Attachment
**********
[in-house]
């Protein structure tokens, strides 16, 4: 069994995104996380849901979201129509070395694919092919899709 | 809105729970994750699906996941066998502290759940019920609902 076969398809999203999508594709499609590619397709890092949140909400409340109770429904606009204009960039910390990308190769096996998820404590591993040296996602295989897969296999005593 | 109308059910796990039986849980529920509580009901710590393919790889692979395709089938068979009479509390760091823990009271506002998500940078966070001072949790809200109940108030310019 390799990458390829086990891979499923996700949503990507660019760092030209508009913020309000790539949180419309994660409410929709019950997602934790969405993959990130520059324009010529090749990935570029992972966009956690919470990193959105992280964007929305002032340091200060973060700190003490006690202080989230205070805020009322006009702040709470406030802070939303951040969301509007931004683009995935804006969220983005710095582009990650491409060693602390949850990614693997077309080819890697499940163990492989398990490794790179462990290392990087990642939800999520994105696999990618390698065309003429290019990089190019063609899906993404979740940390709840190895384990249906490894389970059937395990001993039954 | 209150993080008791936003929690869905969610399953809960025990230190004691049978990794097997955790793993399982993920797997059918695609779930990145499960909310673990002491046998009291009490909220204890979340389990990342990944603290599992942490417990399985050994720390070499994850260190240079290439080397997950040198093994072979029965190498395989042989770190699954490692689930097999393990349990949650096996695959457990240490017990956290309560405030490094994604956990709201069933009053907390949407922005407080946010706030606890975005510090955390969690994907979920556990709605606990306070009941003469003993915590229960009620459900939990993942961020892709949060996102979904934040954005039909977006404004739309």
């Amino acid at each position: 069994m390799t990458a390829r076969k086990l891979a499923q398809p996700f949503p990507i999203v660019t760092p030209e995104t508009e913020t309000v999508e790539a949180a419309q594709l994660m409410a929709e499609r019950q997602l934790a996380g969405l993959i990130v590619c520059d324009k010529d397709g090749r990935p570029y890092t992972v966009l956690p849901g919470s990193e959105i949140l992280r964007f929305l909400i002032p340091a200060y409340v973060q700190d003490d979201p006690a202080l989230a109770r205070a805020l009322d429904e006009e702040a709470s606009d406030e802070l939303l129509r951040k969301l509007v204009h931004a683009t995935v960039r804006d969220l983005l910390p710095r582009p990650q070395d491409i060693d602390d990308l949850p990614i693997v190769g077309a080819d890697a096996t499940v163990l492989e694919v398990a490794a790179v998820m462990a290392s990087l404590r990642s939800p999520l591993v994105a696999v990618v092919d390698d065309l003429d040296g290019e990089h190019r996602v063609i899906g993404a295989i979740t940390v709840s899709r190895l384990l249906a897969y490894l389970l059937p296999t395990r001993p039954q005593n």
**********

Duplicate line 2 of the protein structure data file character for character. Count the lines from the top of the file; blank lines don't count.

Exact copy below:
């Protein structure tokens, strides 16, 4: 069994995104996380849901979201129509070395694919092919899709 | 809105729970994750699906996941066998502290759940019920609902 076969398809999203999508594709499609590619397709890092949140909400409340109770429904606009204009960039910390990308190769096996998820404590591993040296996602295989897969296999005593 | 109308059910796990039986849980529920509580009901710590393919790889692979395709089938068979009479509390760091823990009271506002998500940078966070001072949790809200109940108030310019 390799990458390829086990891979499923996700949503990507660019760092030209508009913020309000790539949180419309994660409410929709019950997602934790969405993959990130520059324009010529090749990935570029992972966009956690919470990193959105992280964007929305002032340091200060973060700190003490006690202080989230205070805020009322006009702040709470406030802070939303951040969301509007931004683009995935804006969220983005710095582009990650491409060693602390949850990614693997077309080819890697499940163990492989398990490794790179462990290392990087990642939800999520994105696999990618390698065309003429290019990089190019063609899906993404979740940390709840190895384990249906490894389970059937395990001993039954 | 209150993080008791936003929690869905969610399953809960025990230190004691049978990794097997955790793993399982993920797997059918695609779930990145499960909310673990002491046998009291009490909220204890979340389990990342990944603290599992942490417990399985050994720390070499994850260190240079290439080397997950040198093994072979029965190498395989042989770190699954490692689930097999393990349990949650096996695959457990240490017990956290309560405030490094994604956990709201069933009053907390949407922005407080946010706030606890975005510090955390969690994907979920556990709605606990306070009941003469003993915590229960009620459900939990993942961020892709949060996102979904934040954005039909977006404004739309």